Does your family include a set of twins? Some say that the chance of having twins runs in some people’s families. A study looked at the genetics that influence the possibility of a woman having twins. Their study is very specific and might, or might not, relate to your family.
It has been said that the chance that a woman will have twins runs in families. Is that true? According to the NHS, in the UK, the answer is both yes and no. It depends, in part, of what sort of twins are being discussed.
The NHS says that there is no evidence that identical twins run in families. Identical twins happen when one fertilized embryo splits into two. Identical twins share the exact same DNA. This type of twin is also called monozygotic twins.
Non-identical twins, which are also called fraternal twins or dizygotic twins, share no more DNA than two typical siblings would. The NHS says that a couple is more likely to have a set of fraternal twins if there are other twins in the woman’s family.
A study done by researchers at the University of Florida found some other interesting information that could influence a woman’s chance of having twins. Unexpectedly, it appears that smoking is a factor. In other words, smoking is an environmental factor that influences whether or not a woman will have twins.
The study includes 277 participants who had completed a larger study of 2,200 African American mothers who had term or pre-term labor. The study also included African American women who had given birth to twins and African American women who had given birth to infants with extremely low birth weights.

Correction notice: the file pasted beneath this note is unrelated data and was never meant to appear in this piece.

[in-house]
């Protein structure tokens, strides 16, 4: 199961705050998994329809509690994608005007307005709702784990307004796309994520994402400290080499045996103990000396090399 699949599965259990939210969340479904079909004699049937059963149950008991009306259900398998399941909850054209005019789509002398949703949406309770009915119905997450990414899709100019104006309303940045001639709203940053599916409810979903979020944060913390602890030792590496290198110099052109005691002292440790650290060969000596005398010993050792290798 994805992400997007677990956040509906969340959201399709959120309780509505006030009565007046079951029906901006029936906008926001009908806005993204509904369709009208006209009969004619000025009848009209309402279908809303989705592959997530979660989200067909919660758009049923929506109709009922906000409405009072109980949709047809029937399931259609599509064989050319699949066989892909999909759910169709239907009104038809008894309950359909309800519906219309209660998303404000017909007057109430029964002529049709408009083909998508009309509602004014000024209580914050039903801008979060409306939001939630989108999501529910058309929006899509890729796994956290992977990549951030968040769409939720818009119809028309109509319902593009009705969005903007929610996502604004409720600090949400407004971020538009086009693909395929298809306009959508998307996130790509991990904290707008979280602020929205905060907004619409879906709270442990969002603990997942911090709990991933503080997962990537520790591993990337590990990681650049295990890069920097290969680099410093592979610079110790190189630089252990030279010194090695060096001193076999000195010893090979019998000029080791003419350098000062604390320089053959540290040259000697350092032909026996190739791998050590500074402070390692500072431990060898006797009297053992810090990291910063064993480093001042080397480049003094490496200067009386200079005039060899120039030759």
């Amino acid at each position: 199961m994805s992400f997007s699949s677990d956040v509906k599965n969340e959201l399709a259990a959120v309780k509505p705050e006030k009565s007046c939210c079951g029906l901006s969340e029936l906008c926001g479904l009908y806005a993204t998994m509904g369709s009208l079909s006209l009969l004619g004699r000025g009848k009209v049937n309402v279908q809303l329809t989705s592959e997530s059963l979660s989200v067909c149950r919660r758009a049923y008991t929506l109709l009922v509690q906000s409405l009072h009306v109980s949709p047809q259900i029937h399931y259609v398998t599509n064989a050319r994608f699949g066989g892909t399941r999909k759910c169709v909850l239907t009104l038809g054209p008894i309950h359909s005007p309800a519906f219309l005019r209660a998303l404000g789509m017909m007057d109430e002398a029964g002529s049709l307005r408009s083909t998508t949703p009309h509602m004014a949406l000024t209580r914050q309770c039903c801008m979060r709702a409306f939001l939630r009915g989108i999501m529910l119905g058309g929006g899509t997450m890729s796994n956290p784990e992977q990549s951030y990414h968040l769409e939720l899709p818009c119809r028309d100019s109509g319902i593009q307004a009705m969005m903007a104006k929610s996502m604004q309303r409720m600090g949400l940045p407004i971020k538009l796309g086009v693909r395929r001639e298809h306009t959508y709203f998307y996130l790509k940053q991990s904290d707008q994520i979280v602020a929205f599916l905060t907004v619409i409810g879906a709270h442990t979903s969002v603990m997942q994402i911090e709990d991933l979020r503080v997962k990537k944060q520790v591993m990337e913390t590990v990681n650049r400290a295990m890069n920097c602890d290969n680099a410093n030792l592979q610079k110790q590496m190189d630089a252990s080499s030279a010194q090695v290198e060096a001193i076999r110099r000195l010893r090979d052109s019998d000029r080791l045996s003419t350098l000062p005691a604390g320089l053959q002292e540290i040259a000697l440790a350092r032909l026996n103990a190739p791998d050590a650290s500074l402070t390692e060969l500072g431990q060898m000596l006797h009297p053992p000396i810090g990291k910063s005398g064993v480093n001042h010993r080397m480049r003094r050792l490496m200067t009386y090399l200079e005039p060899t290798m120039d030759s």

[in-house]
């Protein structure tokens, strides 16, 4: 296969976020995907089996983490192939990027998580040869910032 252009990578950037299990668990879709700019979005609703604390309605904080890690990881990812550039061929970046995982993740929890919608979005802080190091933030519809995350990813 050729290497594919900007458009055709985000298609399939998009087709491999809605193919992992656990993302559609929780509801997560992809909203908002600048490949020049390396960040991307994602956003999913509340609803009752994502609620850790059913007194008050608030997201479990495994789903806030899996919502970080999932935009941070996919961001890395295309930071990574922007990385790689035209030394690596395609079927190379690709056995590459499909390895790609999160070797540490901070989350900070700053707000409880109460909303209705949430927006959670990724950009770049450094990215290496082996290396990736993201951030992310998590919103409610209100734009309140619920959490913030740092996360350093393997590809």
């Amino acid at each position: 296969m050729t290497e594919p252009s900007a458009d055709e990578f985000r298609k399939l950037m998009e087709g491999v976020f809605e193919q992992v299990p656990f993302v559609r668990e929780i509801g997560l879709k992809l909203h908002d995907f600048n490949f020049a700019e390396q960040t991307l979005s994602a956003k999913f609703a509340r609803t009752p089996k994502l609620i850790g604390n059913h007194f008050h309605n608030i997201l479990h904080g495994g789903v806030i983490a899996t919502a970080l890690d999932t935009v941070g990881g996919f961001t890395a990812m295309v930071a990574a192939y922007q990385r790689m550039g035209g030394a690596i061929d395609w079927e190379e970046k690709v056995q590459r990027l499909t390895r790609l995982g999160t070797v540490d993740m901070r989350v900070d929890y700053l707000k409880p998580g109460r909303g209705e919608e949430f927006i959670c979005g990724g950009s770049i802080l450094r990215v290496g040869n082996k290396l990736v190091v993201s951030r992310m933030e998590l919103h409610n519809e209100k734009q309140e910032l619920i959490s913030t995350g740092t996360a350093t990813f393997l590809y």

Previous to this study, the researchers had demonstrated that there are significant differences in SNP frequencies in mothers of twins as compared to mothers of “singletons”. A SNP (pronounced “snip”) is a DNA sequence that happens when a single nucleotide in a person’s genetic code has a slight variation.
The researchers discovered that the relationship between smoking and the presence of a gene called TP53 increases the likelihood that an African American mother would have twins. The researchers described this relationship as “profoundly significant”.
It should be noted that this study came from a small sample of people, so further studies should be done on this topic. The most noteworthy thing from the study is the realization that there is a genetic variance in humans that can account for reducing, or increasing, the frequency of twins.
In short, it is true that fraternal twins tend to “run in the family”. This study shows that smoking, an environmental factor, can also influence the chance that a woman will have twins. At least, it does for the specific group of women who were in the study.
Image by sarahemcc on Flickr.
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